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Dear all,

Thank you to all participants of the GCEG2018. We enjoyed your participation so much and we are grateful for the exciting speeches, plenaries, sessions and posters! While the 5th GCEG has now come to an end we are happy to announce the

6th Global Conference on Economic Geography on 22-25 June in Dublin 2021

This Conference will be organized by our dear colleagues Dieter Kogler (University College Dublin) and Padraig Carmody (Trinity College Dublin).

We are looking very much forward to it!!!

Best wishes

Boris Braun, Peter Dannenberg, Martina Fuchs, Javier Revilla Diez and Maximilian Willkomm

Welcome to the 5th Global Conference on Economic Geography 2018 (GCEG 2018)

About the GCEG 2018
Theme: Dynamics in an Unequal World
Date and location: July 24 – 28, 2018, University of Cologne
Registration is now closed!
The call for abstracts is closed.

The biggest international conference dedicated to economic geography

• Cutting-edge research on how the map of the world economy is changing, why it is changing, and what we should do about it

• Implications for businesses, policy makers, planners, and teaching

• Plenary sessions and debates with eminent scholars and opinion and policy makers

• Hundreds of presentations e.g. on cities, consumption, development, digital technologies, the environment, finance, innovation, politics, regions, society, and work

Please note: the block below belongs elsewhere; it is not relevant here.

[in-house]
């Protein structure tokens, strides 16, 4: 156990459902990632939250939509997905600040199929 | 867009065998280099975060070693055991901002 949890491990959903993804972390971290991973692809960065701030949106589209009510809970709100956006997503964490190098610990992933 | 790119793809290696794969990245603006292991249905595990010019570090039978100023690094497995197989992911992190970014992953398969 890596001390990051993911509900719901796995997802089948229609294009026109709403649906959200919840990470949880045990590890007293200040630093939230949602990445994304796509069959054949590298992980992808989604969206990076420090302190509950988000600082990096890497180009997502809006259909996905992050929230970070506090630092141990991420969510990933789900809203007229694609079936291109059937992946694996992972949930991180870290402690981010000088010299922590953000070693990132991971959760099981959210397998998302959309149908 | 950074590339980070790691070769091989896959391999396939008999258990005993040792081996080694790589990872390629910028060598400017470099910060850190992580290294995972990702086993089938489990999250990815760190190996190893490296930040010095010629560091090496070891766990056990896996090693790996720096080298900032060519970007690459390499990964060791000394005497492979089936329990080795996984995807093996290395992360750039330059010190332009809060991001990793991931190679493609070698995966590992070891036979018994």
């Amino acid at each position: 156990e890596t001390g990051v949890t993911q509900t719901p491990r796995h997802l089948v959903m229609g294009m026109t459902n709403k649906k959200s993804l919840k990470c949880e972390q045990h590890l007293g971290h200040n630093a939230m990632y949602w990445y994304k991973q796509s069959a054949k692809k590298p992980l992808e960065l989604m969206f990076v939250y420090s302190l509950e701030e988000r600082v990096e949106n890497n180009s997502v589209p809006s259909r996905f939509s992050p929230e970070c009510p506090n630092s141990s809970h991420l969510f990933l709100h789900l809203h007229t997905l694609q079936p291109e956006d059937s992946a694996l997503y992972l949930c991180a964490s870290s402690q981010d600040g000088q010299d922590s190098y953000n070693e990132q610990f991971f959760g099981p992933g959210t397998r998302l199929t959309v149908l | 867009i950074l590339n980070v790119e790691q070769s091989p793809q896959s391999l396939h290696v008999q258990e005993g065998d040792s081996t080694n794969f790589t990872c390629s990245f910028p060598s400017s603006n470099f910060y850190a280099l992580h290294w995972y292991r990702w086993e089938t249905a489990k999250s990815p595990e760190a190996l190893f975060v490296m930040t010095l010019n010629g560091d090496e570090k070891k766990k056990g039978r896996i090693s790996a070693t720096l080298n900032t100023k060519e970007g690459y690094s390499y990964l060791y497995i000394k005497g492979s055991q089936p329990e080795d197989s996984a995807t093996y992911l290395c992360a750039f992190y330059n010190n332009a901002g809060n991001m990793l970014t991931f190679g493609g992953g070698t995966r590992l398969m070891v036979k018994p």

• Inspiration, networking and best-practice sharing with more than 500 people from more than 60 countries

• Exhibitions by leading publishers

• Opening reception, conference dinner, and other events


Organisers: Boris Braun, Peter Dannenberg, Martina Fuchs, and Javier Revilla Diez, Institute of Geography and Department of Economic and Social Geography
Participants: geographers, economists, regional scientists, social scientists, business scholars, opinion and policy makers, publishers, and industry practitioners interested in global economic dynamics

The title “Dynamics in an Unequal World” is based on the premise that the world is far from being flat. Worldwide, we see uneven developments in which regions and countries rise, while other fall. The growth of specialized economic clusters like Silicon Valley or the growing numbers of Global Cities in which economic headquarter functions accumulate are only two examples that agglomeration and marginalization processes are not diminishing on a local, national, or global scale. What are the drivers of these developments and what are the implications? Who will be the next winners and who the losers? What is the role of rural and urban areas for economic development in the future and what is the role of the different regions in the Global South?
Economic geography, with its focus on uneven development, is well-positioned to map these dynamics, explore the implications, and formulate new ways in which economies can be conceptualized and researched.